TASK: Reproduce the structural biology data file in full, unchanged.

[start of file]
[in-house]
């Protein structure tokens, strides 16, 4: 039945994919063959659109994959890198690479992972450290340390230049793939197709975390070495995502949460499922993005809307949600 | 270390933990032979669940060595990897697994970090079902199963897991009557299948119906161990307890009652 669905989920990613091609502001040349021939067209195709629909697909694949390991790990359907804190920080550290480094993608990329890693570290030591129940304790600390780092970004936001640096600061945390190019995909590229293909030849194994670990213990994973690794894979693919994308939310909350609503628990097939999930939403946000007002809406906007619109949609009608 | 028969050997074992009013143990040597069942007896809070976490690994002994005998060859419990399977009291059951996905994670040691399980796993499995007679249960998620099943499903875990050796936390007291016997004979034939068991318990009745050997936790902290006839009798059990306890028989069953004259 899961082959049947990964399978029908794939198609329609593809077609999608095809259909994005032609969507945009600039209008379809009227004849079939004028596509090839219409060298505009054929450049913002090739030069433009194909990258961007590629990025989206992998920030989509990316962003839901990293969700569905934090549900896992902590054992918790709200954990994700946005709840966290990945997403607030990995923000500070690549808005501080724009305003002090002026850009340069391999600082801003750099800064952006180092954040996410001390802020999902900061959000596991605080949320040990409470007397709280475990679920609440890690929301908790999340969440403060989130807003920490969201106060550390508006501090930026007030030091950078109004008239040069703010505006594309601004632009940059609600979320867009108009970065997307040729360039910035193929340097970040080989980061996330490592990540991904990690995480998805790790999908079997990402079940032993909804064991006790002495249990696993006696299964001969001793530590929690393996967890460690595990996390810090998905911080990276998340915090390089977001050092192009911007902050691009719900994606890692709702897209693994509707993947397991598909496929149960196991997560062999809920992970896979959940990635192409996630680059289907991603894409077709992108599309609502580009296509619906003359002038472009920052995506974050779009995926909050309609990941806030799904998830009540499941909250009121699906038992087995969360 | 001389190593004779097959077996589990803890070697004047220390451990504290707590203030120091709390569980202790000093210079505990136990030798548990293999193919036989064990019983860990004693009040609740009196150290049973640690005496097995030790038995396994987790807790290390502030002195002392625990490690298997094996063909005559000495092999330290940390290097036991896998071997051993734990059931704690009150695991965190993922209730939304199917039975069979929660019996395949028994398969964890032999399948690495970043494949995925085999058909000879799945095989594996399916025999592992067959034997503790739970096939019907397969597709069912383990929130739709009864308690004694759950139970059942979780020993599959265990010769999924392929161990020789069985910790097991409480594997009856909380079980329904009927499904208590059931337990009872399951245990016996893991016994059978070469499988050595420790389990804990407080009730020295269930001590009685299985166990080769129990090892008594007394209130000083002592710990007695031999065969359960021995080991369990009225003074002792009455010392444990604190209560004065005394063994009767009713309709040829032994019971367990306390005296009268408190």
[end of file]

[in-house]
């Protein structure tokens, strides 16, 4: 039945994919063959659109994959890198690479992972450290340390230049793939197709975390070495995502949460499922993005809307949600 | 270390933990032979669940060595990897697994970090079902199963897991009557299948119906161990307890009652 669905989920990613091609502001040349021939067209195709629909697909694949390991790990359907804190920080550290480094993608990329890693570290030591129940304790600390780092970004936001640096600061945390190019995909590229293909030849194994670990213990994973690794894979693919994308939310909350609503628990097939999930939403946000007002809406906007619109949609009608 | 028969050997074992009013143990040597069942007896809070976490690994002994005998060859419990399977009291059951996905994670040691399980796993499995007679249960998620099943499903875990050796936390007291016997004979034939068991318990009745050997936790902290006839009798059990306890028989069953004259 899961082959049947990964399978029908794939198609329609593809077609999608095809259909994005032609969507945009600039209008379809009227004849079939004028596509090839219409060298505009054929450049913002090739030069433009194909990258961007590629990025989206992998920030989509990316962003839901990293969700569905934090549900896992902590054992918790709200954990994700946005709840966290990945997403607030990995923000500070690549808005501080724009305003002090002026850009340069391999600082801003750099800064952006180092954040996410001390802020999902900061959000596991605080949320040990409470007397709280475990679920609440890690929301908790999340969440403060989130807003920490969201106060550390508006501090930026007030030091950078109004008239040069703010505006594309601004632009940059609600979320867009108009970065997307040729360039910035193929340097970040080989980061996330490592990540991904990690995480998805790790999908079997990402079940032993909804064991006790002495249990696993006696299964001969001793530590929690393996967890460690595990996390810090998905911080990276998340915090390089977001050092192009911007902050691009719900994606890692709702897209693994509707993947397991598909496929149960196991997560062999809920992970896979959940990635192409996630680059289907991603894409077709992108599309609502580009296509619906003359002038472009920052995506974050779009995926909050309609990941806030799904998830009540499941909250009121699906038992087995969360 | 001389190593004779097959077996589990803890070697004047220390451990504290707590203030120091709390569980202790000093210079505990136990030798548990293999193919036989064990019983860990004693009040609740009196150290049973640690005496097995030790038995396994987790807790290390502030002195002392625990490690298997094996063909005559000495092999330290940390290097036991896998071997051993734990059931704690009150695991965190993922209730939304199917039975069979929660019996395949028994398969964890032999399948690495970043494949995925085999058909000879799945095989594996399916025999592992067959034997503790739970096939019907397969597709069912383990929130739709009864308690004694759950139970059942979780020993599959265990010769999924392929161990020789069985910790097991409480594997009856909380079980329904009927499904208590059931337990009872399951245990016996893991016994059978070469499988050595420790389990804990407080009730020295269930001590009685299985166990080769129990090892008594007394209130000083002592710990007695031999065969359960021995080991369990009225003074002792009455010392444990604190209560004065005394063994009767009713309709040829032994019971367990306390005296009268408190």